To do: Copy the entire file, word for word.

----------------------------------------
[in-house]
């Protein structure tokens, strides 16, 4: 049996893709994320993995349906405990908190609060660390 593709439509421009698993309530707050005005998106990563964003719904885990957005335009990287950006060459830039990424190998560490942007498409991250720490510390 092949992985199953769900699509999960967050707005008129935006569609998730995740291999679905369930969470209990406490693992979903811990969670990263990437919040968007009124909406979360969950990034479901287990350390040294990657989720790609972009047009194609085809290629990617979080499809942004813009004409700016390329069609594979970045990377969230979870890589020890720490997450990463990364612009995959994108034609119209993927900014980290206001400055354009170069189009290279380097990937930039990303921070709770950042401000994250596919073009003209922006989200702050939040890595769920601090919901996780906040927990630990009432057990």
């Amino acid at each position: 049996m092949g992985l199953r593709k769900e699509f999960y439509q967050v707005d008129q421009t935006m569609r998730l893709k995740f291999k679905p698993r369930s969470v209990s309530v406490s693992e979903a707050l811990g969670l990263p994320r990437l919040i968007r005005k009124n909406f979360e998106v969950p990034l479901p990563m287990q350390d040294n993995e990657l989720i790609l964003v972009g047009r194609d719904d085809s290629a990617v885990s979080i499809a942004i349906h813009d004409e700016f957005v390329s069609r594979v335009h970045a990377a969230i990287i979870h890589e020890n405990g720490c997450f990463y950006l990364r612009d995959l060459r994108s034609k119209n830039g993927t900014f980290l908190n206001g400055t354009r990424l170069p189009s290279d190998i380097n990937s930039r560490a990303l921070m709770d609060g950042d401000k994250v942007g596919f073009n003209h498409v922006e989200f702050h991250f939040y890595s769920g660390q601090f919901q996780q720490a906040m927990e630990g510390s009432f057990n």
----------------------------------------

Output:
[in-house]
């Protein structure tokens, strides 16, 4: 049996893709994320993995349906405990908190609060660390 593709439509421009698993309530707050005005998106990563964003719904885990957005335009990287950006060459830039990424190998560490942007498409991250720490510390 092949992985199953769900699509999960967050707005008129935006569609998730995740291999679905369930969470209990406490693992979903811990969670990263990437919040968007009124909406979360969950990034479901287990350390040294990657989720790609972009047009194609085809290629990617979080499809942004813009004409700016390329069609594979970045990377969230979870890589020890720490997450990463990364612009995959994108034609119209993927900014980290206001400055354009170069189009290279380097990937930039990303921070709770950042401000994250596919073009003209922006989200702050939040890595769920601090919901996780906040927990630990009432057990």
């Amino acid at each position: 049996m092949g992985l199953r593709k769900e699509f999960y439509q967050v707005d008129q421009t935006m569609r998730l893709k995740f291999k679905p698993r369930s969470v209990s309530v406490s693992e979903a707050l811990g969670l990263p994320r990437l919040i968007r005005k009124n909406f979360e998106v969950p990034l479901p990563m287990q350390d040294n993995e990657l989720i790609l964003v972009g047009r194609d719904d085809s290629a990617v885990s979080i499809a942004i349906h813009d004409e700016f957005v390329s069609r594979v335009h970045a990377a969230i990287i979870h890589e020890n405990g720490c997450f990463y950006l990364r612009d995959l060459r994108s034609k119209n830039g993927t900014f980290l908190n206001g400055t354009r990424l170069p189009s290279d190998i380097n990937s930039r560490a990303l921070m709770d609060g950042d401000k994250v942007g596919f073009n003209h498409v922006e989200f702050h991250f939040y890595s769920g660390q601090f919901q996780q720490a906040m927990e630990g510390s009432f057990n």